Hong-Hsi Lee^{1}, Els Fieremans^{1}, and Dmitry S. Novikov^{1}

We explore axial diffusivity dependence on both diffusion time and gradient pulse width in major white matter tracts. This allows us to differentiate between two possible arrangements of restrictions (e.g. beads) along fibers: (1) short-range disorder, or (2) “hyperuniform” disorder (arrangement qualitatively closer to periodic). Unexpectedly, model prediction for hyperuniform disorder is more consistent with our data than for short-range disorder. If conformed histologically in human or animal studies, this would mean that restrictions along axons are not “purely” randomly distributed but rather spatially correlated − perhaps, for optimizing physiological constraints.

**Short-range
disorder** is characterized by a finite correlation length $$$l_c$$$,
beyond which the statistics of restrictions is Poissonian (uncorrelated) (**Fig.1**,
blue). Irrespective of the microscopic nature of restrictions (e.g. beads), short-range
disorder in their placement yields the following functional form for the transverse or axial diffusivity [2,3]:
$$D_\parallel^{\rm sr}\simeq\,D_\infty+\frac{A^{\rm
sr}}{\Delta-\delta/3}\cdot\left[2\sqrt{\Delta}-\frac{16}{15}\sqrt{\delta}\right],\quad(1)$$
where $$$D_\infty$$$ is the bulk diffusivity at $$$\Delta\to\infty$$$, and
$$$A^{\rm sr}$$$ is the strength of restrictions
($$$\mu$$$m$$$^2$$$/ms$$$^{-1/2}$$$). When $$$\Delta\gg\delta$$$,
$$$D_\parallel^{\rm sr}$$$ scales with ~$$$1/\sqrt{\Delta}$$$. The correlation
length is estimated by $$$l_c^\parallel\simeq 2A^{\rm sr}\sqrt{\pi/D_\infty}$$$
[1].

The $$$\sim 1/\sqrt{\Delta}$$$ diffusivity scaling, observed in GM with OGSE [3,5], is consistent with short-range disorder in the histological observations [4] of varicosities along neurites in gray matter. In contrast, the varicosity distribution along axons in WM tracts has not been characterized.

**Hyperuniform
disorder** [3,6] implies a much more, though not perfectly, ordered
arrangement (**Fig.1**, green). An example is a “shuffled lattice”, i.e. individual
restrictions displaced from their ideal periodic positions by independent
random shifts drawn from a distribution with finite variance $$$\sigma_a^2$$$. While
local snapshots of disordered configurations look deceptively similar to
short-range disorder (**Fig.1**), the functional form of the axial diffusivity is
markedly different [2,3]:
$$D_\parallel^{\rm hu}\simeq\,D_\infty+\frac{A^{\rm
hu}}{\Delta-\delta/3}\cdot\left[\frac{16}{3}\cdot\frac{1}{\sqrt{\delta}}\right],\quad\quad\,\,\,(2)$$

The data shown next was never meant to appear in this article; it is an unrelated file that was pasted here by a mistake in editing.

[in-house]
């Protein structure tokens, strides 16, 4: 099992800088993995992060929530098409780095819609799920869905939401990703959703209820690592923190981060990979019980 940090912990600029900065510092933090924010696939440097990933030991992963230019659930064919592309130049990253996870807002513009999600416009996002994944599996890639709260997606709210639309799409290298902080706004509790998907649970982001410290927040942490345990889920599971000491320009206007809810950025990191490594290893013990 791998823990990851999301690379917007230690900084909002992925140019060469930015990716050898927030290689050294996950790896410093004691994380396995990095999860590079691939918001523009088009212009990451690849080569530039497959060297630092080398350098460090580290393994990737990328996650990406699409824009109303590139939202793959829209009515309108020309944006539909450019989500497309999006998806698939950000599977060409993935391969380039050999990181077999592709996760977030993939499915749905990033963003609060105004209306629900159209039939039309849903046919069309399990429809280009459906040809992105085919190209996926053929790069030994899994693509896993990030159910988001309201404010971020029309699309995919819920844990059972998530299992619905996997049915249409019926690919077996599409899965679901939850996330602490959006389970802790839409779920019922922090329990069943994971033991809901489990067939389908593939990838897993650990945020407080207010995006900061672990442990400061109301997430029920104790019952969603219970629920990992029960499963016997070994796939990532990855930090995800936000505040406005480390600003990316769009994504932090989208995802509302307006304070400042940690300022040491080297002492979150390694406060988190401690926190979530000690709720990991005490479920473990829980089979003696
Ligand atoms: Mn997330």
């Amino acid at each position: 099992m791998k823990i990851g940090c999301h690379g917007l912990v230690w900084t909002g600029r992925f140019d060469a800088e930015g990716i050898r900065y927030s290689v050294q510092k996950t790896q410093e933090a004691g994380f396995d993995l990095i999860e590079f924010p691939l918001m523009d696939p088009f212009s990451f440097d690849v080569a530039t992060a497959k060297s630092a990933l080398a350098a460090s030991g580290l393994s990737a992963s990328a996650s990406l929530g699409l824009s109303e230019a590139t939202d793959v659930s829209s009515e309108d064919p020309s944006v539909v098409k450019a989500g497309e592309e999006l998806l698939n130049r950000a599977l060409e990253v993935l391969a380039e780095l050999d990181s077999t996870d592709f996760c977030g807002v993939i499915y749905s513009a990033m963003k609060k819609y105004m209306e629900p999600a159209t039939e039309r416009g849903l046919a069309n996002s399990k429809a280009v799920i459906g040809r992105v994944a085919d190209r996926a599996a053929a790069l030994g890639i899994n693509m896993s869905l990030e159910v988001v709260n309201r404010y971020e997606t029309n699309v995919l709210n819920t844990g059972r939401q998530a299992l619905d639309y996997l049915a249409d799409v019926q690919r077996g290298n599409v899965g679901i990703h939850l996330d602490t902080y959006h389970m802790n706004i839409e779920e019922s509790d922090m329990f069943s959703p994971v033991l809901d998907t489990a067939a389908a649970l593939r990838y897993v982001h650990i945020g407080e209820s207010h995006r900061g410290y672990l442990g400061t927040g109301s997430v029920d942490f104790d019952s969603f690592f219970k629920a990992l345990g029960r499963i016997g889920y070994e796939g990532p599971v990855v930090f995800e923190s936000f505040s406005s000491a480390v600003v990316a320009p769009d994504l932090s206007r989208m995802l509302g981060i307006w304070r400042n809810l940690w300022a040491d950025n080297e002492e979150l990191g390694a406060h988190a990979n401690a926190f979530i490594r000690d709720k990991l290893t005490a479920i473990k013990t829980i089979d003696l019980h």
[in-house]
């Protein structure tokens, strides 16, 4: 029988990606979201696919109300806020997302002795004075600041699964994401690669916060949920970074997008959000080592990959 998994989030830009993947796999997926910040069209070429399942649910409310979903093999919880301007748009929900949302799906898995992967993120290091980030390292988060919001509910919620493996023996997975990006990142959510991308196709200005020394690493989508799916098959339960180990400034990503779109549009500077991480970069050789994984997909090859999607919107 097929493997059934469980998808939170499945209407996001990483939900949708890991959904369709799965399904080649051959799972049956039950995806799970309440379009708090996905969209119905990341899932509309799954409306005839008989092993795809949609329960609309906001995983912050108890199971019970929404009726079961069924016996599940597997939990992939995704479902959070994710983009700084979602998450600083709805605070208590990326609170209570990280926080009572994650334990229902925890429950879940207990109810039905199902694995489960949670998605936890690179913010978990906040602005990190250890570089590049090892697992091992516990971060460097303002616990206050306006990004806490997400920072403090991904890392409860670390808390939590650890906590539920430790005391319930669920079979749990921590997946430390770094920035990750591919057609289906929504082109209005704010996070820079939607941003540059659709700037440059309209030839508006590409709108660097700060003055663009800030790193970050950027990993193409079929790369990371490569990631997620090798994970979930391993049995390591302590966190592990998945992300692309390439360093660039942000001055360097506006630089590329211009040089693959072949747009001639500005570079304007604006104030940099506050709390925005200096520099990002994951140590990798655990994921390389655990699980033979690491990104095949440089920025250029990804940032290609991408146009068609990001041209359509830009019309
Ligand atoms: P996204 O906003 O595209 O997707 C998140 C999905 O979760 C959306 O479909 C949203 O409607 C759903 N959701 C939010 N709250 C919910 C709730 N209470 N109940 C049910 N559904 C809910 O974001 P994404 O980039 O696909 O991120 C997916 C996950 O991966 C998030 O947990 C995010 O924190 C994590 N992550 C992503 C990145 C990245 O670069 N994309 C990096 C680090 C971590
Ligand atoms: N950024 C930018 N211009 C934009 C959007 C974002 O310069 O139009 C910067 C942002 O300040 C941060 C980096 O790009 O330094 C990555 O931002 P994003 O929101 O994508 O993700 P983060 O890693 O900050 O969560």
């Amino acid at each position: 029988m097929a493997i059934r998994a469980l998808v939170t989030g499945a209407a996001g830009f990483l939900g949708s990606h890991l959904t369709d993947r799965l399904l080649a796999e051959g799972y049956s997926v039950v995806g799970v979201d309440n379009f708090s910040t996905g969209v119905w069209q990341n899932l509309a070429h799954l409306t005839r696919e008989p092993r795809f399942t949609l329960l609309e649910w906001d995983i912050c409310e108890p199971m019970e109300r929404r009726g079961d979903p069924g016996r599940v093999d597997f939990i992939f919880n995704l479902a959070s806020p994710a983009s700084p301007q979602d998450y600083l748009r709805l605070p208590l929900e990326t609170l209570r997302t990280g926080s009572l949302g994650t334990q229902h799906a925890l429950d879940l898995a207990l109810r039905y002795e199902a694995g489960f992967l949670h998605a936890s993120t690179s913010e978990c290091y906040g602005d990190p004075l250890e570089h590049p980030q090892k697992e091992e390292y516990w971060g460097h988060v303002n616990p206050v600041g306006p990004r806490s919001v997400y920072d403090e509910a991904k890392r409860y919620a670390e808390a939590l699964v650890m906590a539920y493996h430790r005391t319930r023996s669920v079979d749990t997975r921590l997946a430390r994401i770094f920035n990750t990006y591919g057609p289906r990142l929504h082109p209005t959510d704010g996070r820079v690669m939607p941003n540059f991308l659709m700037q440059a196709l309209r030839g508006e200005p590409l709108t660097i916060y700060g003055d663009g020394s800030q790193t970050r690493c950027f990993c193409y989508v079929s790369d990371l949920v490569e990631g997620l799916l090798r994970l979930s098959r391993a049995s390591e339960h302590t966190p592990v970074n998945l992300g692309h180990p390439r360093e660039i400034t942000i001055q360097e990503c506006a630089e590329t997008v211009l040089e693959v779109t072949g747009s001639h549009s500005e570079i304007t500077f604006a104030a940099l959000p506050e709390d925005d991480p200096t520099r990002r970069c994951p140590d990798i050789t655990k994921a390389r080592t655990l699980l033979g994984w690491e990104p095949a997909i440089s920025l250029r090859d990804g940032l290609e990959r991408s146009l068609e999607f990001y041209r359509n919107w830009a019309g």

where $$$A^{\rm hu}$$$ is the strength of restrictions
($$$\mu$$$m$$$^2\cdot$$$ms$$$^{1/2}$$$). When $$$\Delta\gg\delta$$$,
$$$D_\parallel^{\rm hu}$$$ scales as $$$\sim 1/(\Delta\sqrt{\delta})$$$, which
is qualitatively different from $$$D_\parallel^{\rm sr}$$$ in Eq.(1). In this
case, the relevant length scale is the variance-to-mean-spacing ratio $$$\sigma_a^2/\bar{a}=
4\sqrt{\pi}\cdot A^{\rm hu}\cdot D_\infty^{5/2}$$$ [3].

Diffusion measurements were performed on five healthy subjects (1 males/ 4 females, 24-44 y/o) using a 3T Siemens Prisma scanner with a 64-channel head coil. We scanned each volunteer twice for about 40 min in total using monopolar pulsed gradient spin echo sequences for different combinations of ($$$\Delta,\delta$$$). Other parameters were three $$$b$$$=0 images and $$$b$$$=500 s/mm$$$^2$$$ images along 30 diffusion gradient directions,TE/TR=150/5000 ms, voxel size of (2.7 mm)$$$^3$$$, and FOV=(221 mm)$$$^2$$$.

In **scan
1**, we varied $$$\delta$$$=4.7-49 ms and fixed $$$\Delta$$$=55 ms; in **scan 2**, we fixed $$$\delta$$$=15
ms and varied $$$\Delta$$$=21-100 ms. A series of WM regions-of-interest (ROIs)
were created by thresholding the fractional anisotropy (FA) map at 0.3-0.7 (FA
thresholded ROI); another series were created based on the JHU DTI WM atlases [7]
(anatomical WM ROI). The axial diffusivity $$$D_\parallel$$$ was averaged over
each ROI.

[1] Fieremans, E., et al. NI 129,414-427 (2016).

[2] Lee, H.H., et al. Proc ISMRM 23, 2777 (2015).

[3] Novikov, D.S., et al. PNAS 111,5088-5093 (2014).

[4] Shepherd, G.M.G., et al. PNAS 99,6340-6345 (2002).

[5] Does, M.D., et al. MRM, 49(2),206-215 (2003).

[6] Torquato, S. & Stillinger, F.H., PR E 68,041113 (2003).

[7] Mori, S., et al. MRI atlas of human white matter. Elsevier (2005).